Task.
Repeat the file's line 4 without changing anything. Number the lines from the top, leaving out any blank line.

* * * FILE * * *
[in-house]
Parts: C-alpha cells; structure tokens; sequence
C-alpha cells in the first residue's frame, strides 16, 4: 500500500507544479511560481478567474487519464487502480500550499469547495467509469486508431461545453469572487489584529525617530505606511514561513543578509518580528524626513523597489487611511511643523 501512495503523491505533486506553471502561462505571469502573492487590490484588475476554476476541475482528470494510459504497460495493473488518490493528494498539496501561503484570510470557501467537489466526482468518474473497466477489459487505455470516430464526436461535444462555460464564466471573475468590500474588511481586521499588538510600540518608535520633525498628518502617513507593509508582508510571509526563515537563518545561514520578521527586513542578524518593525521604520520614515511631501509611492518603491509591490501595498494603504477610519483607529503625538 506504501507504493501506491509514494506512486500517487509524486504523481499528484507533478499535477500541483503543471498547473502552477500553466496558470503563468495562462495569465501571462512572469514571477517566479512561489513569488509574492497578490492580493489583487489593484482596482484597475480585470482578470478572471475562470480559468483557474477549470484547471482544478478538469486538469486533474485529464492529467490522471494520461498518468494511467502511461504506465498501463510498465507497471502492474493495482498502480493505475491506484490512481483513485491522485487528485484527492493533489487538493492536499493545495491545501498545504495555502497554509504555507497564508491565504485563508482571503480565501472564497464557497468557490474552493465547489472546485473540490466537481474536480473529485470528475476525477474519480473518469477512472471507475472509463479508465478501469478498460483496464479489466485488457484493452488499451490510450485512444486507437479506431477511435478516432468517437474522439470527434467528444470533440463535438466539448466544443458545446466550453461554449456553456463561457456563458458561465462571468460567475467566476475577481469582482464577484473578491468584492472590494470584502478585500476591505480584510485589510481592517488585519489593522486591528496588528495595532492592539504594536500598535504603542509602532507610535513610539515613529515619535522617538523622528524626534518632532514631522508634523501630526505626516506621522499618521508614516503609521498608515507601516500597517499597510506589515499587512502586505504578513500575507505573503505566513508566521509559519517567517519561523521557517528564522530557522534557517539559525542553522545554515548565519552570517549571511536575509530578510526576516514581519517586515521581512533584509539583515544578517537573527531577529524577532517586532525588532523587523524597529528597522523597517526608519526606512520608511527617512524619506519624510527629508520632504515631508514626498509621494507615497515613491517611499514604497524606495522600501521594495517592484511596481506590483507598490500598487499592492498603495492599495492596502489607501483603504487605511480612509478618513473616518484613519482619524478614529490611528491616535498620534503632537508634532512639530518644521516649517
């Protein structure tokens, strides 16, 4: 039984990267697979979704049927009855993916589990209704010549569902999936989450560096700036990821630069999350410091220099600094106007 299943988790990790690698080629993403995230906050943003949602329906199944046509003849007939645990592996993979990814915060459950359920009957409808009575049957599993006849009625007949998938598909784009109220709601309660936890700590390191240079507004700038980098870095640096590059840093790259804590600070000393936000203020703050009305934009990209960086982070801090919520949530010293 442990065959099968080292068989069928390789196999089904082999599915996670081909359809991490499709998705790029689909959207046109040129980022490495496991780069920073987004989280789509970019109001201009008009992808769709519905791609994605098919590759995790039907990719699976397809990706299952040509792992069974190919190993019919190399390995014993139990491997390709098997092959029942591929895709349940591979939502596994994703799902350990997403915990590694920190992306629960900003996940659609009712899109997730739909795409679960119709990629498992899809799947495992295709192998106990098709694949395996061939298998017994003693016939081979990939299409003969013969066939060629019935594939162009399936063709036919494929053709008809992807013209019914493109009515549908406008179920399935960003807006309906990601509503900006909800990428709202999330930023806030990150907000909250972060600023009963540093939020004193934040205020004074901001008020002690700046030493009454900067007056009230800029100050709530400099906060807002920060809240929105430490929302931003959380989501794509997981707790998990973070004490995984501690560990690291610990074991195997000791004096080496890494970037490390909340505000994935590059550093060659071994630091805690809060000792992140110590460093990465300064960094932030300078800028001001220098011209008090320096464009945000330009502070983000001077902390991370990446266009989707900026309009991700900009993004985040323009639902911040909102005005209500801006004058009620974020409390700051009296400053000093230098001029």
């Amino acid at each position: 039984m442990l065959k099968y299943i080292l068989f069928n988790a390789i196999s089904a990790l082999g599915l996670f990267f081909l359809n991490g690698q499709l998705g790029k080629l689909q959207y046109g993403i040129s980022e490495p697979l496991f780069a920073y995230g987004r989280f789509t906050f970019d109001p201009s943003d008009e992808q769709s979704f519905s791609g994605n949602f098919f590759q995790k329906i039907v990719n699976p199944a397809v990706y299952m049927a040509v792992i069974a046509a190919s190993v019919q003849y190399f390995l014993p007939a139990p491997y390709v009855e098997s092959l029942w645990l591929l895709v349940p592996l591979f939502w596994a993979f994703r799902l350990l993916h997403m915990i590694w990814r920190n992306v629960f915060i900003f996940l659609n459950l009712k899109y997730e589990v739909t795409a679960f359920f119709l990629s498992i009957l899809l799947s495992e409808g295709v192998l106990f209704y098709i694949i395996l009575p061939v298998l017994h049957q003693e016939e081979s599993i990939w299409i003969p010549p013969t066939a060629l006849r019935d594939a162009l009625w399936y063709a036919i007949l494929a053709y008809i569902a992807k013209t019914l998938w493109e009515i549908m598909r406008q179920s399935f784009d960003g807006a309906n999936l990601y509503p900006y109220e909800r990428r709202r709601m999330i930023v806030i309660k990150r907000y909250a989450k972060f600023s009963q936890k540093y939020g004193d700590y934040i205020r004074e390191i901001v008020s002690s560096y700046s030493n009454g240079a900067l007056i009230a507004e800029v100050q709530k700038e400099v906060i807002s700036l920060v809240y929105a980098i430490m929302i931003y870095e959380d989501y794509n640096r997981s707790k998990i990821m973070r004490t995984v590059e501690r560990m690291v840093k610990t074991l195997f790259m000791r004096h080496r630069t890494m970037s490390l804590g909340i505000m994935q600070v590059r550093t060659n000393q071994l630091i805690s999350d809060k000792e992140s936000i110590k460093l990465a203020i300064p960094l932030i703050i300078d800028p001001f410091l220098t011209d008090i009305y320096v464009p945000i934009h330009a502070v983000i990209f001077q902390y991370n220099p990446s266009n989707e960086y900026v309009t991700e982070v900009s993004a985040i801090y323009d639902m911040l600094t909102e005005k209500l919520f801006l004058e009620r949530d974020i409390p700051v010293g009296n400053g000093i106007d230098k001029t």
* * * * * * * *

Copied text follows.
């Protein structure tokens, strides 16, 4: 039984990267697979979704049927009855993916589990209704010549569902999936989450560096700036990821630069999350410091220099600094106007 299943988790990790690698080629993403995230906050943003949602329906199944046509003849007939645990592996993979990814915060459950359920009957409808009575049957599993006849009625007949998938598909784009109220709601309660936890700590390191240079507004700038980098870095640096590059840093790259804590600070000393936000203020703050009305934009990209960086982070801090919520949530010293 442990065959099968080292068989069928390789196999089904082999599915996670081909359809991490499709998705790029689909959207046109040129980022490495496991780069920073987004989280789509970019109001201009008009992808769709519905791609994605098919590759995790039907990719699976397809990706299952040509792992069974190919190993019919190399390995014993139990491997390709098997092959029942591929895709349940591979939502596994994703799902350990997403915990590694920190992306629960900003996940659609009712899109997730739909795409679960119709990629498992899809799947495992295709192998106990098709694949395996061939298998017994003693016939081979990939299409003969013969066939060629019935594939162009399936063709036919494929053709008809992807013209019914493109009515549908406008179920399935960003807006309906990601509503900006909800990428709202999330930023806030990150907000909250972060600023009963540093939020004193934040205020004074901001008020002690700046030493009454900067007056009230800029100050709530400099906060807002920060809240929105430490929302931003959380989501794509997981707790998990973070004490995984501690560990690291610990074991195997000791004096080496890494970037490390909340505000994935590059550093060659071994630091805690809060000792992140110590460093990465300064960094932030300078800028001001220098011209008090320096464009945000330009502070983000001077902390991370990446266009989707900026309009991700900009993004985040323009639902911040909102005005209500801006004058009620974020409390700051009296400053000093230098001029």